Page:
This post aims at explaining how to install and configure Pure Data on the Raspberry Pi in order to turn your RPi in a real-time multi-effects. I have tried to make it understandable to people who aren’t use to Linux and the command line. The fact that Pd can run with such a low latency (it can go below 10 ms) with an external soundcard is very new, and is the results of recent improvements in the Raspbian distribution. A lot of people have been trying to achieve this in the Pd community over the past few months, and this recent success was great news for at least a few of us !
The first thing you need to do is prepare a SD card with the latest Raspbian distro. You can download the image here, and follow the instructions on how to write it to a SD card here. You’ll need a 4GB SD (or bigger, though it is not necessary for this application), and it has to be Class 6 at least.
Once your SD is ready, you can start your RPi with hdmi screen, usb keyboard and mouse plugged in. You’ll see a configuration screen after a few seconds. There you can configure your keyboard layout, and also expand Raspbian so that it fills the entire SD card (this can be useful if you want to store big audio samples for instance). You can then reboot the RPi (just unplug and replug the power cord).
From now on you’ll need a ethernet cable connected to your Raspberry Pi so that you can download Pd. When your RPi starts you’ll see many lines printed on the screen while it’s loading. When it’s done you’ll see
Raspberrypi login: _
with a blinking underscore. This means that you need to login as a user to send commands to the RPi. Your login is “pi”, and the password “raspberry”. Hit enter after you typed the login, and enter again after you typed the password. You should now see
pi@raspberrypi ~ $
. This is the command prompt. Now we can start working !
To install Pd, type :
sudo apt-get install puredata
, and press enter. You’ll see a few lines on the screen, and you’ll asked if you want to proceed. Type “y” and press enter. Wait until you see “pi@raspberrypi ~ $” again.
To check that Pd was installed correctly and is working fine you can start the “desktop” (X Window System) by entering the following command :
You can then find Pd by clicking on the LXDE icon in the bottom left corner, and going into the “Sound & Video”. Now we assume that it’s installed and that you are back in the command prompt.
The previous command installed Pd-vanilla, that is, the plain, standard version developped by Miller Puckette (as opposed to the richer pd-extended). In order to use pduino to read data from the arduino-based pedal, you’ll need to download a few other packages (comport, cyclone, mapping, zexy). You can install them by entering the following :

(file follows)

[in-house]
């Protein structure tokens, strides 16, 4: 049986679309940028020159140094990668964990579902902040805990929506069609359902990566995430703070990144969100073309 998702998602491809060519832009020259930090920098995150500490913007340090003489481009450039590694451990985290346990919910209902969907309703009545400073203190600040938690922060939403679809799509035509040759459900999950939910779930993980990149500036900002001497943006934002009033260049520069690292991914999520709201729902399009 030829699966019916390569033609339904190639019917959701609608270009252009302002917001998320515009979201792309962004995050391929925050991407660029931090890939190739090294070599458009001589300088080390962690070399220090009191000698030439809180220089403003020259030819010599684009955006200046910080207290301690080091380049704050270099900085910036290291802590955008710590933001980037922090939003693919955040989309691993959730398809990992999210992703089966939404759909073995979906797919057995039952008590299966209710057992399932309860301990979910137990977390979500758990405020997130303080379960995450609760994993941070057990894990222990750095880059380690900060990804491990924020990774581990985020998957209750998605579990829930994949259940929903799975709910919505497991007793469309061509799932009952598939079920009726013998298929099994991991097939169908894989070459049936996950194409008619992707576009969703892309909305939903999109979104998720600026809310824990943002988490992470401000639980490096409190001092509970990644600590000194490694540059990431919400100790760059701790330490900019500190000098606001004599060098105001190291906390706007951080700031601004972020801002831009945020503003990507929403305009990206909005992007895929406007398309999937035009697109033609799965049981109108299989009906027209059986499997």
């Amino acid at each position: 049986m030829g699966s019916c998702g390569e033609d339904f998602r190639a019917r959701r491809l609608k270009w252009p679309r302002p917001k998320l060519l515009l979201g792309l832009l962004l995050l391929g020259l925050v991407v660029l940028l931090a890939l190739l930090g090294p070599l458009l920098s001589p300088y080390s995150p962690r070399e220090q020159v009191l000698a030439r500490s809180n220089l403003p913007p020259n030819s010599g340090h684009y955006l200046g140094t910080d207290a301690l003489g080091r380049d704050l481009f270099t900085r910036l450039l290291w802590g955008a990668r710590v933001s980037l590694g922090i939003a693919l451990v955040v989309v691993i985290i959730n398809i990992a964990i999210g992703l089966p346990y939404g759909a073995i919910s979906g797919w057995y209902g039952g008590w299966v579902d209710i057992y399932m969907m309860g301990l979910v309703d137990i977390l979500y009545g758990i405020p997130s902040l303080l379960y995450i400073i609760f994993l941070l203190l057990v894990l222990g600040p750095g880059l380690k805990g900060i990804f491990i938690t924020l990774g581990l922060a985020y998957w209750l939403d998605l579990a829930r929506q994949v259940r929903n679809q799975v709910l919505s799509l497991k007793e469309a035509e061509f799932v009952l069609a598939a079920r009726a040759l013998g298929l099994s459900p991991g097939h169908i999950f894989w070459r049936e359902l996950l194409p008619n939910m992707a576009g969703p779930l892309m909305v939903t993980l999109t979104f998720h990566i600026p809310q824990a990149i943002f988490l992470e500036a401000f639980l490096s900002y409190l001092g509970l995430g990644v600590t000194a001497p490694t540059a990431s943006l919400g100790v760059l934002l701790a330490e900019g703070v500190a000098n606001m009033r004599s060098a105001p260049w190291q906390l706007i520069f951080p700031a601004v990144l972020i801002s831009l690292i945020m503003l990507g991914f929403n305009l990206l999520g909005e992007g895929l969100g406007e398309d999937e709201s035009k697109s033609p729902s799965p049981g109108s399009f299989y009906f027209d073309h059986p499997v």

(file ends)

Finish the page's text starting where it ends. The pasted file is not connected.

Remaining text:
sudo apt-get install pd-comport pd-cyclone pd-mapping pd-zexy
Now that we have installed Pd and a few externals, we need to configure it.
Before you go ahead with fine tuning the configuration of Pd, you should test your external soundcard with the Raspberry Pi and Pd (with the graphical interface -GUI- for easy changes in the settings). Mine works just fine (E-MU USB 0404), but other Pd users have had mixed results with other soundcards – I hope to be able to write more about this later. You can test your soundcard by making a very simple patch ([adc~] connected to [dac~]), selecting your soundcard as input and output interface in the audio settings, and turning on audio computation. If it works (which I hope!), you can go back to the audio settings and try to reduce the audio buffer from 100 ms to 50, then to 20, etc. I can go to 10 ms of latency with my card, even with the GUI, with very little audio dropouts (glitches). without GUI I get no dropouts at all with a simple patch.
Assuming your soundcard works fine, you’ll need to make the settings permanent. The easiest way to do it is to edit the “.pdsettings” file. To do this, assuming your in the command prompt (open the terminal if your are in the “desktop”), and assuming you are in “/home/pi” (it should be the case if your can see this line “pi@raspberrypi ~ $”), type :
This opens a text editor (don’t try to use your mouse, it only works with the keyboard!). You should see something like this :
audioapi: 1 noaudioin: False audioindev1: 2 2 noaudioout: False audiooutdev1: 2 2 audiobuf: 16 rate: 44100 callback: 0 blocksize: 64 nomidiin: True nomidiout: True path1: /usr/lib/puredata/extra path2: /usr/lib/puredata/doc path3: /usr/lib/puredata/doc/3.audio.examples path4: /home/pi/pd-extra/Pduino-0.5 npath: 4 standardpath: 1 verbose: 0 loadlib1: zexy nloadlib: 1 defeatrt: 0 flags: -rt
The most important lines are “audioindev1: 2 2″, “audiooutdev1: 2 2″ (this tells Pd to use your external soundcard by default), “audiobuf: 16″ (tells Pd to use a buffer -latency- of 16 ms, this could be lower if your patch is simple), and “rate: 44100″ (this is the sample rate. I haven’t tried anything higher, but this is already pretty good, and any higher value will further increase the latency). Once you have edited the file, do Ctrl+X, hit “y”, and press enter to save the changes.
I’ll write more posts later about fine tuning Pd’s settings, and also about how to launch it at startup automatically so you don’t need any keyboard or screen. In the meantime, feel free to read previous post about guitar effects in Pd, or send me your comments or questions.